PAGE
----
The Le Pro3 is also a letdown when it comes to imaging performance: Its 16-megapixel rear camera is hit or miss. In bright daylight, it takes crisp, stunning pictures, and I was happy to show off the gorgeous landscapes I shot with it. But in low light, my sample shots turned out muddy and dark while my colleagues' faces looked splotchy in a dimly lit bar. Turning on the flash helped reclaim the lost detail, and because the flash's light is a slightly warm, orangy color, skin tones look particularly rich -- not overexposed and blue, like what you tend to see with cooler bulbs.
It's mostly the same story with the 8-megapixel camera up front, which captures sharp, vibrant selfies in bright light but yields muted colors in poorly lit environments. Too bad there isn't a flash here to save your nighttime portraits.
You can play around with the camera app's various modes to try to improve your shots, but they're a bit hard to find. Four main options are available right below the viewfinder -- Video, Photo, Pano and Slo-mo. Other tools, such as Night mode or HDR, are somewhat hidden. You need to tap the gear icon on the top right of the app, which displays two different panels -- a grid to tweak things like ISO, white balance, shutter sound and timer, and a row of five additional settings below it. That second section is where you'll find HDR, Night, Beauty and Square modes, and it's easy to miss because the eye goes straight to the first set of options.
Performance and battery life
The Pro3's cameras may be disappointing, but its performance exceeded my expectations. Thanks to its 2.35GHz quad-core Snapdragon 821 chip and 4GB of RAM, the Pro3 was generally responsive as I jumped from open app to open app without delay. The phone also kept up with my somewhat maniacal scrolling up and down Engadget's home page in Chrome, pausing occasionally to load images and GIFs. However, there were some small hiccups. The Live app crashed on me the first time I tried to launch it, although that hasn't happened since.
| ||LeEco Le Pro3 ||OnePlus 3 ||Alcatel Idol 4S ||Google Pixel |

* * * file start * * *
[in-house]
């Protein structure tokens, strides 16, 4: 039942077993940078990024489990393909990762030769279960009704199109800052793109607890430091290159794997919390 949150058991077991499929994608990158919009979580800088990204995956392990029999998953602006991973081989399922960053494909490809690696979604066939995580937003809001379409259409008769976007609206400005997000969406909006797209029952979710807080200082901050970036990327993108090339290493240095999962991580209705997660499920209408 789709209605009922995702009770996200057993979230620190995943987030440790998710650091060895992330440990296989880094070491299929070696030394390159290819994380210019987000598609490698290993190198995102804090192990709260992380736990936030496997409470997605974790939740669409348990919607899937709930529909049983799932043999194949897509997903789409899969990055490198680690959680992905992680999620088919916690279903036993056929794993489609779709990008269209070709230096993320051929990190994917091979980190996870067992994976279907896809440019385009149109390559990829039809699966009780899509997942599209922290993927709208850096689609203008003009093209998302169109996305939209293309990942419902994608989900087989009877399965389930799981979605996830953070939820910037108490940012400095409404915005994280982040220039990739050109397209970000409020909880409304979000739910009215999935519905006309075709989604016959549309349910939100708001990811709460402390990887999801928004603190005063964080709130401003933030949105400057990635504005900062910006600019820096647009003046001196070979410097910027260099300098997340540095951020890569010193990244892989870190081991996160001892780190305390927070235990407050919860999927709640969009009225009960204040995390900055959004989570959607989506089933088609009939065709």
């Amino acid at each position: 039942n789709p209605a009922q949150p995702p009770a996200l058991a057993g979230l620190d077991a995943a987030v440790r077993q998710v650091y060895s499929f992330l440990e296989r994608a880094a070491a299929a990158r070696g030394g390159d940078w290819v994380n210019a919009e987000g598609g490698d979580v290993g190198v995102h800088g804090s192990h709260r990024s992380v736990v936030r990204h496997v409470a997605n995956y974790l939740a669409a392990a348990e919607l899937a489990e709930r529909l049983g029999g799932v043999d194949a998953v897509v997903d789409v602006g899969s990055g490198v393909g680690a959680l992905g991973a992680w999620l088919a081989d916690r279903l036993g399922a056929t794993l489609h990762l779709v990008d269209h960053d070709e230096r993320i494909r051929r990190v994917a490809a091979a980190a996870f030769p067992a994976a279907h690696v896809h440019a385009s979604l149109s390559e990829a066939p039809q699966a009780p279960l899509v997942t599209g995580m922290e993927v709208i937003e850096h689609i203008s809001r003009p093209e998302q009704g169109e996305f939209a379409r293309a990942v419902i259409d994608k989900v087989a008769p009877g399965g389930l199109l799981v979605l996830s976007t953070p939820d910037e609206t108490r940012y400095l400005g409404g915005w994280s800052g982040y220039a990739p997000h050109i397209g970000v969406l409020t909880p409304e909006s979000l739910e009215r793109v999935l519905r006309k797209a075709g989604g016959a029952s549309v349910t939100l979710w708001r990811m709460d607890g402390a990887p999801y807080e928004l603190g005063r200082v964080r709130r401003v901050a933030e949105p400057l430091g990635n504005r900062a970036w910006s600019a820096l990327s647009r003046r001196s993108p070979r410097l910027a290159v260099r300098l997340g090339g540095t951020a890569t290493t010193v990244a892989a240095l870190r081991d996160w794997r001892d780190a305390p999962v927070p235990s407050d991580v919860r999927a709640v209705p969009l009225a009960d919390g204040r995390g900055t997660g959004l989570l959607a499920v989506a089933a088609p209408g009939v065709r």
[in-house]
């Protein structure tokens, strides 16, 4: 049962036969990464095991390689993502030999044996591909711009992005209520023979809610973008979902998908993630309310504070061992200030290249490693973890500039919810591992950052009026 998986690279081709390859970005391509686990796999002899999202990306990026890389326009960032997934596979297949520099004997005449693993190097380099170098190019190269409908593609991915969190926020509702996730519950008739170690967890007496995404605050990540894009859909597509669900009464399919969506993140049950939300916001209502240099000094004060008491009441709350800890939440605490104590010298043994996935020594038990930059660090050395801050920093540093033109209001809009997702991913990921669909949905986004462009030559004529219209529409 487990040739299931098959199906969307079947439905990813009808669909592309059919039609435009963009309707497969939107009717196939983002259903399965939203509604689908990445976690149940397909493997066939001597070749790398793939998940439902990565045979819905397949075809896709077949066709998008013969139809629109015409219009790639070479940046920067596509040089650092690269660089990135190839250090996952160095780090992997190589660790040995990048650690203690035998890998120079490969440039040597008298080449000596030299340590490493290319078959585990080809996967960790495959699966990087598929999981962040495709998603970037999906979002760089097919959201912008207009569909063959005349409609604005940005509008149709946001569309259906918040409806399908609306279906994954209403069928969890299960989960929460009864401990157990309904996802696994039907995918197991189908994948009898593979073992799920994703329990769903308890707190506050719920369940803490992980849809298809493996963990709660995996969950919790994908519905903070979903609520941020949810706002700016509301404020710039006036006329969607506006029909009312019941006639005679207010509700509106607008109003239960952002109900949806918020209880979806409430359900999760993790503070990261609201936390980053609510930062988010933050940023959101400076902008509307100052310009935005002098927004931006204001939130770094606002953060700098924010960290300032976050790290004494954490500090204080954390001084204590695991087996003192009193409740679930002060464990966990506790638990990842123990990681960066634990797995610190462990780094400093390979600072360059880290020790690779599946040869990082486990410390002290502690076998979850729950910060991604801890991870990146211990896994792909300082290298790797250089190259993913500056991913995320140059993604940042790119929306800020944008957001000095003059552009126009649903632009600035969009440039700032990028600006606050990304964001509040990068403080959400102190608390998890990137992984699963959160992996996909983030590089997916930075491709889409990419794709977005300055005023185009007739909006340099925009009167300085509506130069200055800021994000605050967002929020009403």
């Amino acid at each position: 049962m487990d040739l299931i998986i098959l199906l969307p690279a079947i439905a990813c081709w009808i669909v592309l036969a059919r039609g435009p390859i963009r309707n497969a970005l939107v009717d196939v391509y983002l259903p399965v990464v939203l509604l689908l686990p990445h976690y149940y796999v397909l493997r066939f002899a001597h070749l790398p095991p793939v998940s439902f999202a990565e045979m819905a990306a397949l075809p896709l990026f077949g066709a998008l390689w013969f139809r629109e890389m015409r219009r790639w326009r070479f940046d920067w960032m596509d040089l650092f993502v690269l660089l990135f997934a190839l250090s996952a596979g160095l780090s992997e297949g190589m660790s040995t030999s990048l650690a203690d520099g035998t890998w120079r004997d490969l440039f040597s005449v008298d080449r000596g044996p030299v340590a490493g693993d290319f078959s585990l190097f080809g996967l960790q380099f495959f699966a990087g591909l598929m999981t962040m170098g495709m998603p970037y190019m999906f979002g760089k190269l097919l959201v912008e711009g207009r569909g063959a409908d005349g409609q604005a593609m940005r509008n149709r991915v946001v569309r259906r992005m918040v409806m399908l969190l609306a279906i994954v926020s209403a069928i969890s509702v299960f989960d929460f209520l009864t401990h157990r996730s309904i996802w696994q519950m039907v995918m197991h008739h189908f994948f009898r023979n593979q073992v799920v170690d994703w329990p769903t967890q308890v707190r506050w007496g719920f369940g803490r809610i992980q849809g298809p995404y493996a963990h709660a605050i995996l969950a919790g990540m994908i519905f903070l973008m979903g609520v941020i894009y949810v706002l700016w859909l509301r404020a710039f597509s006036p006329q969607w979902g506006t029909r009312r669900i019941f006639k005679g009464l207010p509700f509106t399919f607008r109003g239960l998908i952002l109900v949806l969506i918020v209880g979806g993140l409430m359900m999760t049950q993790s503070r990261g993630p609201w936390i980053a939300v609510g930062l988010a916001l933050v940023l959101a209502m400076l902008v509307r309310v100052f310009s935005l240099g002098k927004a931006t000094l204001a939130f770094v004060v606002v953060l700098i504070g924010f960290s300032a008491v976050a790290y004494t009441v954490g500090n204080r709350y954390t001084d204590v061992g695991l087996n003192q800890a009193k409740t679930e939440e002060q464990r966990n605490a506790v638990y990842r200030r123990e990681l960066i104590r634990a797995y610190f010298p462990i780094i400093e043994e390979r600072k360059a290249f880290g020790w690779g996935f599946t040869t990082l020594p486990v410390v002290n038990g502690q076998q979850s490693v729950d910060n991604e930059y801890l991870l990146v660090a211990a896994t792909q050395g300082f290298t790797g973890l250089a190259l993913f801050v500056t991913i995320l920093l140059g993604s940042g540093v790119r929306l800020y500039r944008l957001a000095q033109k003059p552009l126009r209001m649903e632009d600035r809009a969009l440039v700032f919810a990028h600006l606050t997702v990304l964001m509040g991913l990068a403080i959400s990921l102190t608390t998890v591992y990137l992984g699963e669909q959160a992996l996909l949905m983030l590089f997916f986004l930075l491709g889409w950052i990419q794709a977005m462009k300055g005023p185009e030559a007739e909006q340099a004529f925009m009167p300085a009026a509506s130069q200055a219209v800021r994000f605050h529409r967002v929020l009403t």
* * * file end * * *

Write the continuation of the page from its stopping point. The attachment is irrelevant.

|AndEBench Pro ||13,354 ||13,841 ||9,742 ||14,941 |
|Vellamo 3.0 ||6,559 ||5,202 ||4,831 ||5,343 |
|3DMark IS Unlimited ||31,753 ||30,058 ||18,051 ||28,645 |
|GFXBench 3.0 1080p Manhattan Offscreen (fps) ||30 ||48 ||15 ||46 |
|CF-Bench ||42,572 ||41,653 ||75,760 ||30,997 |
The Pro3's benchmark results paint a similar picture. It beat other phones in its class like the OnePlus 3 and the Alcatel Idol 4S on most performance tests. It's worth noting, too, that these devices offer older, slower processors for the same price as the Le Pro3.
OnePlus took the lead on ANDEbench but lost to LeEco in every other round, including the graphics test 3DMark Ice Storm Unlimited. In that, the Le Pro 3 trashed even top-tier devices like the HTC 10, Galaxy S7 and Google Pixel. The latter uses the same Snapdragon 821 chipset as the Le Pro3 and delivered stronger results in overall performance.
The Pro3's large 4,070mAh battery squeezed out an impressive 10 hours and 44 minutes on Engadget's rundown test, which involves looping a high-definition video at 50 percent brightness. That's longer than the Idol 4S and OnePlus 3 lasted in the same test. Plus, it retains its power when idle. Indeed, I was impressed to find that after a couple days of languishing in my purse, the Le Pro3 was still alive.
Since the Le Pro3 supports Qualcomm Quick Charge 3.0, it's supposed to charge 38 percent more efficiently than Quick Charge 2.0, which got most phones to 50 percent in 30 minutes. In general, plugging the phone in for 15 minutes got me to about 30 percent power, which, considering the size of the battery, is pretty decent.
The Le Pro3 goes up against the OnePlus 3, the Alcatel Idol 4S and the ZTE Axon 7, all of which cost about $400. They all have pleasing designs too, though none of them feel as expensive as the Le Pro3.
Android purists may want to stick with the OnePlus 3 or the Idol 4S, both of which run skinned versions of Android but mostly stand by Google's basic navigational features. Fans of virtual reality in particular should consider the Alcatel phone, which comes with its own headset and immersive VR content. The Axon 7 is also a good VR choice, as ZTE promises it will eventually be compatible with Google's Daydream VR platform. It also has a sharper quad HD screen to boot.
If you need a phone that can handle your intense multitasking, the OnePlus 3 is a slightly better option than the Pro3, beating it in most performance tests. But the Pro3 is no slouch either, coming in faster than the Alcatel and ZTE options.
Finally, if you can't live without your favorite wired headphones, you're better off with any of the other three, all of which sport traditional headphone jacks.
The Le Pro3 feels like it costs hundreds more than its $400 asking price, and it performs well for the money too. However, as LeEco's first offering in the US, the Le Pro3 gets some important things wrong. Users here aren't likely to unlearn old habits for a phone that's not much better than similarly priced handsets, so the different software and missing headphone jack are missteps that will cost LeEco customers. I also wish the camera performed better in low light. In spite of all of this, the Le Pro3 is a capable phone that punches above its weight, at least as far as design and performance go.